Minnesota’s $6.15 hourly minimum wage is one of the lowest in the country and among only four states that allow employers to pay below the federal level of $7.25, according to the U.S. Department of Labor. But that could change after the House voted to increase the minimum wage for some to $7 this summer and as high as $9.50 for others by 2015.
Despite opposition from businesses, Winkler said higher wages would help the economy because low-wage workers spend an increase more quickly than anybody else.
“Low wage workers are more likely to spend a small increase in their income more quickly than other workers in the economy because every extra dime that they make goes to paying for the basic necessities of life,” Winkler said.
The bill would incrementally increase the minimum wage beginning this summer. Large employers would be required to pay a minimum wage of:
• $8 per hour beginning Aug. 1, 2013;
• $9 per hour beginning Aug. 1, 2014; and
• $9.50 per hour beginning Aug. 1, 2015.
Employers whose annual gross sales volume is less than $500,000 would be required to pay a minimum of:
• $7 per hour beginning Aug. 1, 2013;
• $8 per hour beginning Aug. 1, 2014; and
• $8.50 per hour beginning Aug. 1, 2015.
The bill would carve out lower rates for employees under age 20 during their first 90 days on the job. Wages could begin at $6.96 per hour, and increase yearly to $7.48 and $7.93 per hour, respectively.
Beginning in 2015, the minimum wage would be increased based on the rate of inflation. An amendment successfully offered by Rep. Paul Rosenthal (DFL-Edina) would stipulate that the rate of increase be 2.5 percent or the percentage calculated by the Department of Labor and Industry, whichever is less.
Of the 1.5 million hourly paid workers in the state in 2011, about 93,000 earned less than $7.25 per hour, according to the department.
Restaurant servers are considered among that class. Two amendments sought to account for tips.
Cash tips all go to the server, but when added to the bottom line of a credit card purchase, the employer can take out the credit card transaction fee. Rep. Jim Davnie (DFL-Mpls) successfully amended the bill so that employers could no longer take credit card transaction fees out of tips paid on credit.
“The tip belongs to the tipped employee,” Davnie said.
An amendment offered by Rep. Andrea Kieffer (R-Woodbury) would have required that servers’ wages and tips total at least $12 per hour. That measure failed on a tie vote.
Those opposed to increasing the minimum wage said it would give border states a competitive edge and lead to higher unemployment.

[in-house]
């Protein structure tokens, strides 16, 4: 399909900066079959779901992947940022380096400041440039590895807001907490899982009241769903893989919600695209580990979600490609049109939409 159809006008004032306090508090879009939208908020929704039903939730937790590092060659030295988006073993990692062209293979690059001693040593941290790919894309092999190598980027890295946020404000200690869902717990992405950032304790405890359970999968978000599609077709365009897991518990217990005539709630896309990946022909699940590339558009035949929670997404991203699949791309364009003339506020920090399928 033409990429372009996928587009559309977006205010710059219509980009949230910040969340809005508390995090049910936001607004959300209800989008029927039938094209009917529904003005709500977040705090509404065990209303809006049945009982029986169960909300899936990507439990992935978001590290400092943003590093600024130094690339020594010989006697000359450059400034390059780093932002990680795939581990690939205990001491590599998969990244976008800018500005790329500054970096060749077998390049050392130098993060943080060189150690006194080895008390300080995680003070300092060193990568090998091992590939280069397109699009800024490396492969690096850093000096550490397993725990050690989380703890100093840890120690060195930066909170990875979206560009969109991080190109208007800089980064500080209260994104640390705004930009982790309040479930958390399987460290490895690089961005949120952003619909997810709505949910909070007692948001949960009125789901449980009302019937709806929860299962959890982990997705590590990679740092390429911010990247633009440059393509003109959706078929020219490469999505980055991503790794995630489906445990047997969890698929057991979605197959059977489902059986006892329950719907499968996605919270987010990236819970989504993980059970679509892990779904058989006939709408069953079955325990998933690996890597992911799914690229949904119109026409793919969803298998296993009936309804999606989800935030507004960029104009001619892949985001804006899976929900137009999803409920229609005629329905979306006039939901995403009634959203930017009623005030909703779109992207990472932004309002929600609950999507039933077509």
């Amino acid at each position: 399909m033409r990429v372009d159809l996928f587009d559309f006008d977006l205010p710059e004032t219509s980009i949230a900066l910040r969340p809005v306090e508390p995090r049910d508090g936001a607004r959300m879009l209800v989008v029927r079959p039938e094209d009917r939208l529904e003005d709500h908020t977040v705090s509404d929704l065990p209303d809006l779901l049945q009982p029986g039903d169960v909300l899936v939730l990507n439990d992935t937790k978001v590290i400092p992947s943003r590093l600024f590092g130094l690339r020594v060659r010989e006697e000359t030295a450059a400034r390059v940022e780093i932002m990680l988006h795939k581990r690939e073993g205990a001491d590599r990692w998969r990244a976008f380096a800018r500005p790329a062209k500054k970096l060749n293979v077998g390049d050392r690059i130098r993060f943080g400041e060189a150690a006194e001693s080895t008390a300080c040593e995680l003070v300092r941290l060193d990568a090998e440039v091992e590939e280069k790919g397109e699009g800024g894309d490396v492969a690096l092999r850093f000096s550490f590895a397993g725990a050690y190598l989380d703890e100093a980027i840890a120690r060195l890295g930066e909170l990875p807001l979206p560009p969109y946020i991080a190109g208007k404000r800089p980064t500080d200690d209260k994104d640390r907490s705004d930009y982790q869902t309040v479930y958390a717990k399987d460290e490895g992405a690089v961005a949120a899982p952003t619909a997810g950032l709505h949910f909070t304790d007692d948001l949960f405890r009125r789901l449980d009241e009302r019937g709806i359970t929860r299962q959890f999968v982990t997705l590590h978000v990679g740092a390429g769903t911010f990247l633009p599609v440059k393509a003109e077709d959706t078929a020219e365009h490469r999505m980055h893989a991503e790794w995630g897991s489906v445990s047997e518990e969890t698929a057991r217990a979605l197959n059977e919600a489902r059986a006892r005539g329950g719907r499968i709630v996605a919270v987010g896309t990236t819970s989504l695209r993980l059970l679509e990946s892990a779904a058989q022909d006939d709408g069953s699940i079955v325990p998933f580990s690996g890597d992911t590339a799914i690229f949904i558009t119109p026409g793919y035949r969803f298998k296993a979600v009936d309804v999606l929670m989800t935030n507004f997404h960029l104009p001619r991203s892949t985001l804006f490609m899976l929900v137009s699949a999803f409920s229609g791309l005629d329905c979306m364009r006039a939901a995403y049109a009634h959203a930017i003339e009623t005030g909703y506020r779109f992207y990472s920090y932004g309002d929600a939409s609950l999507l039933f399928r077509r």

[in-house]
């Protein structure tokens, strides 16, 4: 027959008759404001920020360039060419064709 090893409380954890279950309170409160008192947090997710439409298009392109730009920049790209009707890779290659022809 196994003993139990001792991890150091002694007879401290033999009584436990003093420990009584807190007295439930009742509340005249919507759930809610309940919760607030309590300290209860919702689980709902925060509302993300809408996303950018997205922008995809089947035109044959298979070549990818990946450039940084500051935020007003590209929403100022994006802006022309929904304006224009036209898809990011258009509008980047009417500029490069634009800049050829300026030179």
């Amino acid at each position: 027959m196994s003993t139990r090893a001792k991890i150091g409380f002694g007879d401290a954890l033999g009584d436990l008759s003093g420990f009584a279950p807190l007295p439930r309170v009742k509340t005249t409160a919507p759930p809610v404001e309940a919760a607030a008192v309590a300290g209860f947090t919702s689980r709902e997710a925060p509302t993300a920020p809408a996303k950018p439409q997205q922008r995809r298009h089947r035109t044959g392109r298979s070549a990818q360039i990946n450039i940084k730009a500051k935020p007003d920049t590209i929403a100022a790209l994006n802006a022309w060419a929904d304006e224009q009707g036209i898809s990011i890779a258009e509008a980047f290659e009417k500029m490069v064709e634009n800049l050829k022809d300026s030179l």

“It’s not a surprise that businesses are going to try to avoid these costs by raising prices,” said Rep. Pat Garofalo (R-Farmington). “Businesses will adapt and there will be technology. We are seeing this take effect already in Minnesota.”
For example, diners at some eateries can now enter their food and beverage orders on iPads rather than telling servers. “Worst of all, you are incentivizing the replacement of workers,” he added.
Shorter workweek for some
Previously, two provisions of HF763, sponsored by Rep. Jason Metsa (DFL-Virginia), were incorporated into the minimum wage bill. One would reduce the regular workweek from 48 to 40 hours before collecting overtime pay.
More than 30 states impose a 40-hour workweek for hourly workers; Minnesota sets the limit at 48 hours. But when the state’s largest economic driver is agriculture, seasonal weather fluctuations can wreak havoc on farmer’s work schedules.
On a 99-30 vote, members adopted an amendment offered by Rep. Jeanne Poppe (DFL-Austin) to keep farmers under current law, which is a 48-hour workweek.
Poppe was given a show of support from rural legislators on both sides of the aisle.
“In the agriculture world it is important that we use the 48 hours. It helps us to extend those days when we need to, when the weather is changing,” said Rep. Debra Kiel (R-Crookston).
In addition, any salesperson, parts person, or mechanic who primarily sells or services automobiles, trailers, trucks or farm implements would also be exempted from the 40-hour workweek provision, under a successful amendment sponsored by Rep. Joe Atkins (DFL-Inver Grove Heights).
Doubling family leave time
New moms and dads who currently have at least six weeks of family leave from their jobs under state law, would be allowed up to 12 weeks, which would match current federal law. The additional leave time would only affect employees at companies that employ between 21 and 49 workers, because the federal 12-week family leave law already applies to employees of larger companies, according to Winkler. The policy would apply to adoptive parents, as well.